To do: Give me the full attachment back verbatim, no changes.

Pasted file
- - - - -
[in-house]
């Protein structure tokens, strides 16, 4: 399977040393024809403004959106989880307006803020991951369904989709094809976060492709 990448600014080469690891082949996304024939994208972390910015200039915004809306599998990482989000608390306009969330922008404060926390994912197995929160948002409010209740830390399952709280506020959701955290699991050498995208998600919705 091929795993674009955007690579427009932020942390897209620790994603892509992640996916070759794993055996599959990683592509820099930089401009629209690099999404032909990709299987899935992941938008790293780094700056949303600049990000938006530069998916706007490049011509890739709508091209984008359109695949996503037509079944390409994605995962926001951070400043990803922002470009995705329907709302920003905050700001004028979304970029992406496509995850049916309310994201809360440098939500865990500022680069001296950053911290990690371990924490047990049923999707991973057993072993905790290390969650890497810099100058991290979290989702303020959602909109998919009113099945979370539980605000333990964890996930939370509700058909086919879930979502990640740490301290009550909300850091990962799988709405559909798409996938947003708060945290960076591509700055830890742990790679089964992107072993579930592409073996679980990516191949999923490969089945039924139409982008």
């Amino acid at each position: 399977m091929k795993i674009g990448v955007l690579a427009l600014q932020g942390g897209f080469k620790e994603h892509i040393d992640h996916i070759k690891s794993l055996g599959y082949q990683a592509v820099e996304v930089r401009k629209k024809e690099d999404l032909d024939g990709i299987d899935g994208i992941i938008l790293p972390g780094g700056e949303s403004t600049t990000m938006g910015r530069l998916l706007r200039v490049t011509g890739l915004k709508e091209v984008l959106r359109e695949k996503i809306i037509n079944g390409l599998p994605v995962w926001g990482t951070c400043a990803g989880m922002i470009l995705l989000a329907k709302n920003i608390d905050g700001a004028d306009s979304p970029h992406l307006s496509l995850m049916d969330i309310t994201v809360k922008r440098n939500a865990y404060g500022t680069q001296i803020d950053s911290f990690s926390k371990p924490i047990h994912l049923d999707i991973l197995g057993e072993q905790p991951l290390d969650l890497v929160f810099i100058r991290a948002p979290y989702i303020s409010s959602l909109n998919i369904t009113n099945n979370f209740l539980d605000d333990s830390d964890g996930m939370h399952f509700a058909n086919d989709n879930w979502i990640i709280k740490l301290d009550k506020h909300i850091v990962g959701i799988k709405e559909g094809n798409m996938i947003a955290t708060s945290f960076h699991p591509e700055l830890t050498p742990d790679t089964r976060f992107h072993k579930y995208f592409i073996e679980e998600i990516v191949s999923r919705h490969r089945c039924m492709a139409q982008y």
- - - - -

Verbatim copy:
[in-house]
């Protein structure tokens, strides 16, 4: 399977040393024809403004959106989880307006803020991951369904989709094809976060492709 990448600014080469690891082949996304024939994208972390910015200039915004809306599998990482989000608390306009969330922008404060926390994912197995929160948002409010209740830390399952709280506020959701955290699991050498995208998600919705 091929795993674009955007690579427009932020942390897209620790994603892509992640996916070759794993055996599959990683592509820099930089401009629209690099999404032909990709299987899935992941938008790293780094700056949303600049990000938006530069998916706007490049011509890739709508091209984008359109695949996503037509079944390409994605995962926001951070400043990803922002470009995705329907709302920003905050700001004028979304970029992406496509995850049916309310994201809360440098939500865990500022680069001296950053911290990690371990924490047990049923999707991973057993072993905790290390969650890497810099100058991290979290989702303020959602909109998919009113099945979370539980605000333990964890996930939370509700058909086919879930979502990640740490301290009550909300850091990962799988709405559909798409996938947003708060945290960076591509700055830890742990790679089964992107072993579930592409073996679980990516191949999923490969089945039924139409982008």
């Amino acid at each position: 399977m091929k795993i674009g990448v955007l690579a427009l600014q932020g942390g897209f080469k620790e994603h892509i040393d992640h996916i070759k690891s794993l055996g599959y082949q990683a592509v820099e996304v930089r401009k629209k024809e690099d999404l032909d024939g990709i299987d899935g994208i992941i938008l790293p972390g780094g700056e949303s403004t600049t990000m938006g910015r530069l998916l706007r200039v490049t011509g890739l915004k709508e091209v984008l959106r359109e695949k996503i809306i037509n079944g390409l599998p994605v995962w926001g990482t951070c400043a990803g989880m922002i470009l995705l989000a329907k709302n920003i608390d905050g700001a004028d306009s979304p970029h992406l307006s496509l995850m049916d969330i309310t994201v809360k922008r440098n939500a865990y404060g500022t680069q001296i803020d950053s911290f990690s926390k371990p924490i047990h994912l049923d999707i991973l197995g057993e072993q905790p991951l290390d969650l890497v929160f810099i100058r991290a948002p979290y989702i303020s409010s959602l909109n998919i369904t009113n099945n979370f209740l539980d605000d333990s830390d964890g996930m939370h399952f509700a058909n086919d989709n879930w979502i990640i709280k740490l301290d009550k506020h909300i850091v990962g959701i799988k709405e559909g094809n798409m996938i947003a955290t708060s945290f960076h699991p591509e700055l830890t050498p742990d790679t089964r976060f992107h072993k579930y995208f592409i073996e679980e998600i990516v191949s999923r919705h490969r089945c039924m492709a139409q982008y």